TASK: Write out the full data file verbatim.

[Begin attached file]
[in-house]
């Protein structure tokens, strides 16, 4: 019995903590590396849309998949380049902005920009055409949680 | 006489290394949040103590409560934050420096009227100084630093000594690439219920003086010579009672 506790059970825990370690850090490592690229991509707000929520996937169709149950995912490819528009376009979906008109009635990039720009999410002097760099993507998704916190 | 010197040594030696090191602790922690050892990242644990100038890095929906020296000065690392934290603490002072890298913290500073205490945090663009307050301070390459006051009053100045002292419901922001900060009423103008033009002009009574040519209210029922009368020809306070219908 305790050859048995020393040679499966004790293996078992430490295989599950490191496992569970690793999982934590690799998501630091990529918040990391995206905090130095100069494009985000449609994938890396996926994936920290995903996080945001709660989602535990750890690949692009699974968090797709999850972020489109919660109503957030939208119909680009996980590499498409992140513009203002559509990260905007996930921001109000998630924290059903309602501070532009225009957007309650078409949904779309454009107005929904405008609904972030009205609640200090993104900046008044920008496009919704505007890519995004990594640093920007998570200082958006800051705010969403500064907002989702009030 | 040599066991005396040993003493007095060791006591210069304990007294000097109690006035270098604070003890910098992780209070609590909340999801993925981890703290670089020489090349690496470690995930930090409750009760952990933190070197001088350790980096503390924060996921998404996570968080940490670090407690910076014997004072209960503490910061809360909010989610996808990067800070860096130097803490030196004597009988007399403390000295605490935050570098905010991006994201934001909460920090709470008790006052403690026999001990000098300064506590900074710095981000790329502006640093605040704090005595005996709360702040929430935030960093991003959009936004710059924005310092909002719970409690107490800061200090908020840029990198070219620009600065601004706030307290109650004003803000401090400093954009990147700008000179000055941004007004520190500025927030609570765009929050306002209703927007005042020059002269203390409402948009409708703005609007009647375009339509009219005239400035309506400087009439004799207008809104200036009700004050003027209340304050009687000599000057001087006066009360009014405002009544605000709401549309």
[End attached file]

[in-house]
């Protein structure tokens, strides 16, 4: 019995903590590396849309998949380049902005920009055409949680 | 006489290394949040103590409560934050420096009227100084630093000594690439219920003086010579009672 506790059970825990370690850090490592690229991509707000929520996937169709149950995912490819528009376009979906008109009635990039720009999410002097760099993507998704916190 | 010197040594030696090191602790922690050892990242644990100038890095929906020296000065690392934290603490002072890298913290500073205490945090663009307050301070390459006051009053100045002292419901922001900060009423103008033009002009009574040519209210029922009368020809306070219908 305790050859048995020393040679499966004790293996078992430490295989599950490191496992569970690793999982934590690799998501630091990529918040990391995206905090130095100069494009985000449609994938890396996926994936920290995903996080945001709660989602535990750890690949692009699974968090797709999850972020489109919660109503957030939208119909680009996980590499498409992140513009203002559509990260905007996930921001109000998630924290059903309602501070532009225009957007309650078409949904779309454009107005929904405008609904972030009205609640200090993104900046008044920008496009919704505007890519995004990594640093920007998570200082958006800051705010969403500064907002989702009030 | 040599066991005396040993003493007095060791006591210069304990007294000097109690006035270098604070003890910098992780209070609590909340999801993925981890703290670089020489090349690496470690995930930090409750009760952990933190070197001088350790980096503390924060996921998404996570968080940490670090407690910076014997004072209960503490910061809360909010989610996808990067800070860096130097803490030196004597009988007399403390000295605490935050570098905010991006994201934001909460920090709470008790006052403690026999001990000098300064506590900074710095981000790329502006640093605040704090005595005996709360702040929430935030960093991003959009936004710059924005310092909002719970409690107490800061200090908020840029990198070219620009600065601004706030307290109650004003803000401090400093954009990147700008000179000055941004007004520190500025927030609570765009929050306002209703927007005042020059002269203390409402948009409708703005609007009647375009339509009219005239400035309506400087009439004799207008809104200036009700004050003027209340304050009687000599000057001087006066009360009014405002009544605000709401549309």